Along with that risk assessment (which many companies conduct annually in order to keep up with changes in the organization), be sure to include ongoing vulnerability scanning and recurring pen tests in your plan. “Many people don’t put vuln scans and pen tests in the budget,” Jeff says. “But they provide some of the best returns on investment.” Vuln scanning provides automated recon that spots known vulnerabilities in your system. In a pen test, an ethical hacker acts like a threat actor and tests your defenses. Whether the test goes after your internal or external infrastructure, Jeff says you’ll get the most actionable information possible about your security posture.
He also recommends creating key metrics for measuring performance and potential risks over time, providing important benchmarks of your progress. (That kind of data is critical to securing ongoing budget for these tests.)
Many organizations lack written information security policies. And many policies are written in ways that are unenforceable. Jeff advises dedicating real thought to these key documents. “Think carefully about your policies. Make sure you cover what you want to cover. Make sure they’re actionable, but keep them reasonable and don’t let them get draconian.”
Jeff puts an especially heavy emphasis on developing a thorough incident response plan. “If I were focusing on one key piece, it would be an incident response plan.” A recent IBM study showed that companies that keep a written incident response plan and test it regularly reduced the cost of a data breach by an average of 55%.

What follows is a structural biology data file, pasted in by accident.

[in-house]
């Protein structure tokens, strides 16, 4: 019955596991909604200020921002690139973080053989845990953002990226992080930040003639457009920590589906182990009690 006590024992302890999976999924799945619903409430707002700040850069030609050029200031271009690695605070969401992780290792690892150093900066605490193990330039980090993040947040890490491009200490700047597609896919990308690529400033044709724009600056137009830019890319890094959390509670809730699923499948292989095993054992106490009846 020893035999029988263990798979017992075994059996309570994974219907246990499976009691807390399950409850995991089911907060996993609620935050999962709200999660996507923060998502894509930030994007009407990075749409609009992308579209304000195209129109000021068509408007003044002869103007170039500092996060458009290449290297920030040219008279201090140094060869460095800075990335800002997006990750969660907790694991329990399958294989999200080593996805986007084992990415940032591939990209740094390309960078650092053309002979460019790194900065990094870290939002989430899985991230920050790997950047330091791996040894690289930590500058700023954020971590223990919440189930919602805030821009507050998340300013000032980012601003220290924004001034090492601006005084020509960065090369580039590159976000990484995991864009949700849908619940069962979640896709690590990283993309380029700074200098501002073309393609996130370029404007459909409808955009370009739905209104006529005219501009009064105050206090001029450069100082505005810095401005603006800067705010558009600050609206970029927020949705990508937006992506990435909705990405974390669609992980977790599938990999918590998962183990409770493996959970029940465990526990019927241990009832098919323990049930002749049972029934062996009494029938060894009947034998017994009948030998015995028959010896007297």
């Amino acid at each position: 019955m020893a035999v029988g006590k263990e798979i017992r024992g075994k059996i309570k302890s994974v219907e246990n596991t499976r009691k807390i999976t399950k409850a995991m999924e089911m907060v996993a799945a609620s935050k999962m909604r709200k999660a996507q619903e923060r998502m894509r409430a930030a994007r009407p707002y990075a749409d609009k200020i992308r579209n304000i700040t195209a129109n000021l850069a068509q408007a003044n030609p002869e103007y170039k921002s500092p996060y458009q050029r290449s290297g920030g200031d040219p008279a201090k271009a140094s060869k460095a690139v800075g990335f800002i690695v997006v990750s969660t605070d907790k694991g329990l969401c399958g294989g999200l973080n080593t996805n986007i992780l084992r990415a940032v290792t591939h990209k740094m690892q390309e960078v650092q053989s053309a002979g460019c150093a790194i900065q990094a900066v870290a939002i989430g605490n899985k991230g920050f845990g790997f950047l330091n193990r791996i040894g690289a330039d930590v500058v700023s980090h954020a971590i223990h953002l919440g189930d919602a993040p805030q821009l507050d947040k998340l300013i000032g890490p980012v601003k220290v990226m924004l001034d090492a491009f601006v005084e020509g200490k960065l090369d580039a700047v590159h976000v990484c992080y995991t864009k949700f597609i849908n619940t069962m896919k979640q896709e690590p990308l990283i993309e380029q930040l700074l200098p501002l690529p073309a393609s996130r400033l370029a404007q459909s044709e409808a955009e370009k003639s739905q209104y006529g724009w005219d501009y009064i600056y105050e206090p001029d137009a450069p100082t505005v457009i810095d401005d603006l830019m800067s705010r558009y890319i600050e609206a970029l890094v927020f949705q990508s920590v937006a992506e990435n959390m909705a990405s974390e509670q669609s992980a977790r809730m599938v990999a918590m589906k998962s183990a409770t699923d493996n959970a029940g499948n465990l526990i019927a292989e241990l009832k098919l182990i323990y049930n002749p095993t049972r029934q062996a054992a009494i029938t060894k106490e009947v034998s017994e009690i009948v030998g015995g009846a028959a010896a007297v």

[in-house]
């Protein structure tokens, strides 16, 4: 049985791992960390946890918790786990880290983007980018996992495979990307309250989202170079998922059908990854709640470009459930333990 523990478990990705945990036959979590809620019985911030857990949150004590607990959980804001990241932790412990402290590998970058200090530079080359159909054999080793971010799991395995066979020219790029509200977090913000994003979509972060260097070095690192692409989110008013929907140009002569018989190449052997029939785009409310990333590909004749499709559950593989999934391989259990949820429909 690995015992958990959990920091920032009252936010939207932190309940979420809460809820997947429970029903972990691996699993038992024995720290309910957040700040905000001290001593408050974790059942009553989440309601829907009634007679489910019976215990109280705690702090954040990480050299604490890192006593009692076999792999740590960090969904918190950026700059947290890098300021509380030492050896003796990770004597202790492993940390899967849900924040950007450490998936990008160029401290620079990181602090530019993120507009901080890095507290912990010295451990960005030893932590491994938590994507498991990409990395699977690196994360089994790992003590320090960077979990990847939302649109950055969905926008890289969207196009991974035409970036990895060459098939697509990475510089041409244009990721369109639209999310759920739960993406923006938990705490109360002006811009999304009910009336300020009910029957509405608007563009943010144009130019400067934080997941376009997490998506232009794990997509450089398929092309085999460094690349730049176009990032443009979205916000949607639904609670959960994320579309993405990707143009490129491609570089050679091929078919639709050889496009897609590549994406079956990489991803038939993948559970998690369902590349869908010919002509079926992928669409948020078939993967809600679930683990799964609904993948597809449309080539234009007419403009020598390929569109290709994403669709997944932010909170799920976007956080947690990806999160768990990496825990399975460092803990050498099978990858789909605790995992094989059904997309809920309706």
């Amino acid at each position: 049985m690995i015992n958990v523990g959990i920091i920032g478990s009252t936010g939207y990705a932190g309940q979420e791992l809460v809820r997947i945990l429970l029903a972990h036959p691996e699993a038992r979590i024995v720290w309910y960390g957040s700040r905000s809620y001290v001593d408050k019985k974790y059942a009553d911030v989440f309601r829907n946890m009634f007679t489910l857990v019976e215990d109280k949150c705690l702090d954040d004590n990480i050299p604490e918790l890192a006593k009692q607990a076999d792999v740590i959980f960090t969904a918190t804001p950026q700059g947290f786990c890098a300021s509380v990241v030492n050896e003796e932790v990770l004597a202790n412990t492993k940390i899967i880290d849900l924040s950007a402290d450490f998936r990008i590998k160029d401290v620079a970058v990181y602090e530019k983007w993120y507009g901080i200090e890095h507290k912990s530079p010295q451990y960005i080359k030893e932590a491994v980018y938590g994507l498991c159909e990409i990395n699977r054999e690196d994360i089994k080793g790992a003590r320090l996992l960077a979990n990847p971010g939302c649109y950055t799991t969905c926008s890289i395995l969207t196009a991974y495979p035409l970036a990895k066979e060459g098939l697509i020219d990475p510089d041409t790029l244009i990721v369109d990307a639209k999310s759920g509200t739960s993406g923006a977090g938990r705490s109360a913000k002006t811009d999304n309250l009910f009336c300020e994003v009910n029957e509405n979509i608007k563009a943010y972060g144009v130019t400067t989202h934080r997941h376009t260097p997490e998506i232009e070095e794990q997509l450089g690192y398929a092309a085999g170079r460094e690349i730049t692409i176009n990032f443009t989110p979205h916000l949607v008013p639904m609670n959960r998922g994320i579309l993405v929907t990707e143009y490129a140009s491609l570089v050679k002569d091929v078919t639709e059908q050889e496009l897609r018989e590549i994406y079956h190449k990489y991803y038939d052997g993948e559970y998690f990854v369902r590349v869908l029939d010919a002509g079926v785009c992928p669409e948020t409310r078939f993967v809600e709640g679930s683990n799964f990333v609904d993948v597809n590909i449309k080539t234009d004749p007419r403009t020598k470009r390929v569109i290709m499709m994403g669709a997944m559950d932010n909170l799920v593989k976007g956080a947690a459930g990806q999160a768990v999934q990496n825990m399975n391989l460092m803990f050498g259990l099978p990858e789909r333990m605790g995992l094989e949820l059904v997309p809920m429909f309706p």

Improving every employee’s security awareness clearly pays off, considering that about 80% of all data breaches involve some kind of social engineering. Training and simulated phishing campaigns work—if they’re well-planned, well-executed and given time to work. Jeff emphasizes that organizational leaders should stop thinking of end users as the weak link in security programs and start enlisting them as frontline defenders.
“If you can’t see it happening in your system, you can’t fix it,” Jeff says. That’s why he considers a monitoring solution such as SIEM essential—and a next-gen protection platform such as managed XDR even better. IBM’s study showed that organizations that had security AI and automation in place spend 80% less handling a breach.
Supply chain attacks have been growing exponentially for months. In attacks like the famous Kaseya breach of 2021, hackers slip malware into a supplier’s system, then let it quickly cascade out to all of their partners. And Jeff notes that small businesses shouldn’t count on their obscurity to protect them. Hackers often use small companies as their entry point into the larger companies that they serve through the supply chain.
To learn how Jeff or another Pratum vCISO can help set up your specific cybersecurity strategy, visit our vCISO service page.